Idemudia, E., Boehnke, K. (2020). Viewpoints of Other Scientists on Migration, Mental Health and PTSD: Review of Relevant Literature. In: Psychosocial Experiences of African Migrants in Six European Countries. Social Indicators Research Series, vol 81. Springer, Cham. https://doi.org/10.1007/978-3-030-48347-0_5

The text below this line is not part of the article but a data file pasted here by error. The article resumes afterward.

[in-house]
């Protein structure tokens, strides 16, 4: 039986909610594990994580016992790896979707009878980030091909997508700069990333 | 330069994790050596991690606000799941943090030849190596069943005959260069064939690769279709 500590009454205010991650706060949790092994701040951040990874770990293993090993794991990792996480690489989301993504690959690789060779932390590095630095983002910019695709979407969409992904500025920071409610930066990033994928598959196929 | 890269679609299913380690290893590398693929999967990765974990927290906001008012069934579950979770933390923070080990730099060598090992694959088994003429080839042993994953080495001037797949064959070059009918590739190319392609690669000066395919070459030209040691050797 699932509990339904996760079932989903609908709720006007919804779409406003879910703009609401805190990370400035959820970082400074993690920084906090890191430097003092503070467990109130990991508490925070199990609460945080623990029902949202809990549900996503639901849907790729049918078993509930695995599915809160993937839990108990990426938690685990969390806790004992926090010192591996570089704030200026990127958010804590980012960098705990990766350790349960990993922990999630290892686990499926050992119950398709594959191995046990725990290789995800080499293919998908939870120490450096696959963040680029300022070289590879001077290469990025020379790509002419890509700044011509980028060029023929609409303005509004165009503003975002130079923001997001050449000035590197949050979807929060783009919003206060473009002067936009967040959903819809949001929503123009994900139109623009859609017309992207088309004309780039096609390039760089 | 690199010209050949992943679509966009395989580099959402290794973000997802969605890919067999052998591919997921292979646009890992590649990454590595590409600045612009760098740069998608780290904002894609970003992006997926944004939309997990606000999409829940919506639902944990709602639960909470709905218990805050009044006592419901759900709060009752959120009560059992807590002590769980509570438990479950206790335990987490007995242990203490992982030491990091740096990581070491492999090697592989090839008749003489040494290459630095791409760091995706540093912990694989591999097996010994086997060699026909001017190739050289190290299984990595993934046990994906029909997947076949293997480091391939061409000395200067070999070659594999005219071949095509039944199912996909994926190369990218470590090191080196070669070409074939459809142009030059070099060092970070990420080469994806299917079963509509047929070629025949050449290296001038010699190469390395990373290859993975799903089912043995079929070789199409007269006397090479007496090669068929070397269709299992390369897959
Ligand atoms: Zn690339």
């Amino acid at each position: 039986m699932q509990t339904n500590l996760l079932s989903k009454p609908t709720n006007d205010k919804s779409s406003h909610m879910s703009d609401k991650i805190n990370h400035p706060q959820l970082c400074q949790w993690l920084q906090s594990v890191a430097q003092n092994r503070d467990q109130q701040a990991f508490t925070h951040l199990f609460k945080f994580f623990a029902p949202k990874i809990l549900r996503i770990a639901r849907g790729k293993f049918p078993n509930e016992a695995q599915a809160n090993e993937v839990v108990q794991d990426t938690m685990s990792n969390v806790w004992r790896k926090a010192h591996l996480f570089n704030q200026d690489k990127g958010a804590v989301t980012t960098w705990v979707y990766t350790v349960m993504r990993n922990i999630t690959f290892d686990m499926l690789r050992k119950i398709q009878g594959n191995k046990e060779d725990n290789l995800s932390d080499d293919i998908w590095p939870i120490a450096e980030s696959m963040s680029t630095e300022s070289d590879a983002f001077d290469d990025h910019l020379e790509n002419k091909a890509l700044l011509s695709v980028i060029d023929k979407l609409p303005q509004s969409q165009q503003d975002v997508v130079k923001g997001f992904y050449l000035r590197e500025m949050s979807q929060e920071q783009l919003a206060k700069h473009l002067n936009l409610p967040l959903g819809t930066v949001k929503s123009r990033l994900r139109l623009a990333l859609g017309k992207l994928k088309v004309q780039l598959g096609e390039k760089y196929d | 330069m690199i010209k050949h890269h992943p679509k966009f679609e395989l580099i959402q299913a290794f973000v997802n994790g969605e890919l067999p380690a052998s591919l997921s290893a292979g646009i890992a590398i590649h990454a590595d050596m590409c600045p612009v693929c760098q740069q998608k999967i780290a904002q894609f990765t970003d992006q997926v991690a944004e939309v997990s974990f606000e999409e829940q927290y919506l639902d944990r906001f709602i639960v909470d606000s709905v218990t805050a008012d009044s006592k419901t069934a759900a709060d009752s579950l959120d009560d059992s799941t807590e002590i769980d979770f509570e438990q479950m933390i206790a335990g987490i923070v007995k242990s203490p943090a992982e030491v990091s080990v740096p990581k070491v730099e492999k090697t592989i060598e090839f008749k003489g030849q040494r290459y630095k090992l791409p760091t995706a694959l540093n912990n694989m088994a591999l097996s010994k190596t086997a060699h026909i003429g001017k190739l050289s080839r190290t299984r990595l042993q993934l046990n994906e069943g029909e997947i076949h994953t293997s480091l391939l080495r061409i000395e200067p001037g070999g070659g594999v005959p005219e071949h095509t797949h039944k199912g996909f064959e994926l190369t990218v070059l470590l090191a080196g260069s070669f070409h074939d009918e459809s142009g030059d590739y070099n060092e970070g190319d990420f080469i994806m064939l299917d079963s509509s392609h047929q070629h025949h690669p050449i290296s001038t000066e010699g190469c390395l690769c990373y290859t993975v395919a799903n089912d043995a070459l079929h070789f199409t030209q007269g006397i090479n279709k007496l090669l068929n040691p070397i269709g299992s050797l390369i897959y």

In this chapter, we provide a review of empirical studies conducted on PTSD, mental health and wellbeing of migrants. Most studies suggest that both pre- and post-migration stressors affect the mental health and PTSD of migrants and refugees. In origin countries, trauma exposure and torture posed significant risks to migrants’ mental health. Mental health issues causing significant distress for migrants in host countries include acculturative stress, legal status, family separation, language barrier, poor access to proper healthcare, discrimination, racism, feelings of helplessness, decreased self-esteem, chronic distress and hypervigilance. Among all mental health problems, depression, anxiety and PTSD are considered as most common with respective prevalent figures of 4–40%, 5–44% and 9–36%. Generally, social support and adaptive coping mechanisms were identified as buffers.